Q and Answer: What Shoe Care Products Should You Consider (Part Two)

Over the weekend, one of our readers asked us for our opinion on which shoe care products he should consider buying, so we started with what’s most important. Today, we’ll cover some stuff that’s less essential, but can still be kind of nice to have if you’re really getting into shoe care. 

1. Cleaners: It’s good to wipe down your shoes every once in a while with a cleaner if you use wax polishes. Doing so helps removes build-up and allows the leather to best take in conditioner. Lexol and Saphir Reno’Mat work really well as general purpose cleaners, while Saddle Soap is a bit better for rugged workboots. When using these, make sure you use a sparing amount and go gently. This stuff can be powerful.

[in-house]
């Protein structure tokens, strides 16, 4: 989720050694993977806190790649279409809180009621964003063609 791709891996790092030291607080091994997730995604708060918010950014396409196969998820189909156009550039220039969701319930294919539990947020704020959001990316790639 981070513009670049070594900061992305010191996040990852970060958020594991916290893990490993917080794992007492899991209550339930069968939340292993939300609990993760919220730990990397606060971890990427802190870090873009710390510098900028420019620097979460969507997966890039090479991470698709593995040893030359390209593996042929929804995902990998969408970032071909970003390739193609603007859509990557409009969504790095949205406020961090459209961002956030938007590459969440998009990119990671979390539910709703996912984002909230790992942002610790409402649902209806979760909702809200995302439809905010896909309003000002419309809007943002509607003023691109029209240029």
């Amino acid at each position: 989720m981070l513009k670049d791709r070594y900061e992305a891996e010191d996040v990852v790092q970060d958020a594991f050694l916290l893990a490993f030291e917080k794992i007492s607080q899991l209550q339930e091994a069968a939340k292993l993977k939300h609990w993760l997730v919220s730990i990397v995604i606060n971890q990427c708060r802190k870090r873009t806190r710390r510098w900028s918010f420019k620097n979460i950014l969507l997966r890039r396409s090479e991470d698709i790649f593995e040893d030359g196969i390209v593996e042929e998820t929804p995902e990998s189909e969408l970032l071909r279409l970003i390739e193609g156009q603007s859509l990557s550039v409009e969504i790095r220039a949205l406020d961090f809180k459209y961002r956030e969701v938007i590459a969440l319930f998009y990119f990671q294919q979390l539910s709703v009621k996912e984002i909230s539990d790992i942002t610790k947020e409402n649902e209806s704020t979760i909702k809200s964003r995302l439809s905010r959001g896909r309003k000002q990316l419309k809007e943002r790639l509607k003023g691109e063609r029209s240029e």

Saphir also makes a special cleaner for suede shoes, though much of stain prevention can be done by spraying your suede shoes down with Allen Edmonds’ Waterproofer

2. Welt Brush: These are handy for brushing out the dirt that accumulates in the welt (the area where the sole meets the upper). A Suitable Wardrobe sells one made from pig bristle, but you could also just use a stiff bristled toothbrush. 

3. Shoeshine Mat: Shoeshine mats are completely superfluous, but I really like them. They’re used to protect the surface of your table as you work on your shoes. Obviously, newspaper is a much cheaper solution, but if you don’t mind spending the money, La Cordonnerie Anglaise and Valmour make some really nice leather options.